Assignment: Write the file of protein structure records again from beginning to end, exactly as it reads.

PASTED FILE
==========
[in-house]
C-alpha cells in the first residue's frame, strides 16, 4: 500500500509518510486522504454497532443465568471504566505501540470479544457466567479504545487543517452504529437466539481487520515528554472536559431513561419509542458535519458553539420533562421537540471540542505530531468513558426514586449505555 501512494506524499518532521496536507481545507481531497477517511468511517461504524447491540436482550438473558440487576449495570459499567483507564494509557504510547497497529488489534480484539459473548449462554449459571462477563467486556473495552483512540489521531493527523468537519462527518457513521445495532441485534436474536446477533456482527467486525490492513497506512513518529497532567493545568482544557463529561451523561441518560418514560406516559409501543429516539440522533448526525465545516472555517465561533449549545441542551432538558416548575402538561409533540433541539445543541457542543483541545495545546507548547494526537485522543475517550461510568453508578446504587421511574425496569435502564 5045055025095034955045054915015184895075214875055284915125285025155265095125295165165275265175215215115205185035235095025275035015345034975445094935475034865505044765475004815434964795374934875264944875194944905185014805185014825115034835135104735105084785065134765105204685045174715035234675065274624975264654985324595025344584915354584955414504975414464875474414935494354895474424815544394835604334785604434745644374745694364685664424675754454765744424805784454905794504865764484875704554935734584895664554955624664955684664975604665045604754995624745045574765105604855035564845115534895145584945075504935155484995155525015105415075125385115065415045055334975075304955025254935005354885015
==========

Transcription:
[in-house]
C-alpha cells in the first residue's frame, strides 16, 4: 500500500509518510486522504454497532443465568471504566505501540470479544457466567479504545487543517452504529437466539481487520515528554472536559431513561419509542458535519458553539420533562421537540471540542505530531468513558426514586449505555 501512494506524499518532521496536507481545507481531497477517511468511517461504524447491540436482550438473558440487576449495570459499567483507564494509557504510547497497529488489534480484539459473548449462554449459571462477563467486556473495552483512540489521531493527523468537519462527518457513521445495532441485534436474536446477533456482527467486525490492513497506512513518529497532567493545568482544557463529561451523561441518560418514560406516559409501543429516539440522533448526525465545516472555517465561533449549545441542551432538558416548575402538561409533540433541539445543541457542543483541545495545546507548547494526537485522543475517550461510568453508578446504587421511574425496569435502564 5045055025095034955045054915015184895075214875055284915125285025155265095125295165165275265175215215115205185035235095025275035015345034975445094935475034865505044765475004815434964795374934875264944875194944905185014805185014825115034835135104735105084785065134765105204685045174715035234675065274624975264654985324595025344584915354584955414504975414464875474414935494354895474424815544394835604334785604434745644374745694364685664424675754454765744424805784454905794504865764484875704554935734584895664554955624664955684664975604665045604754995624745045574765105604855035564845115534895145584945075504935155484995155525015105415075125385115065415045055334975075304955025254935005354885015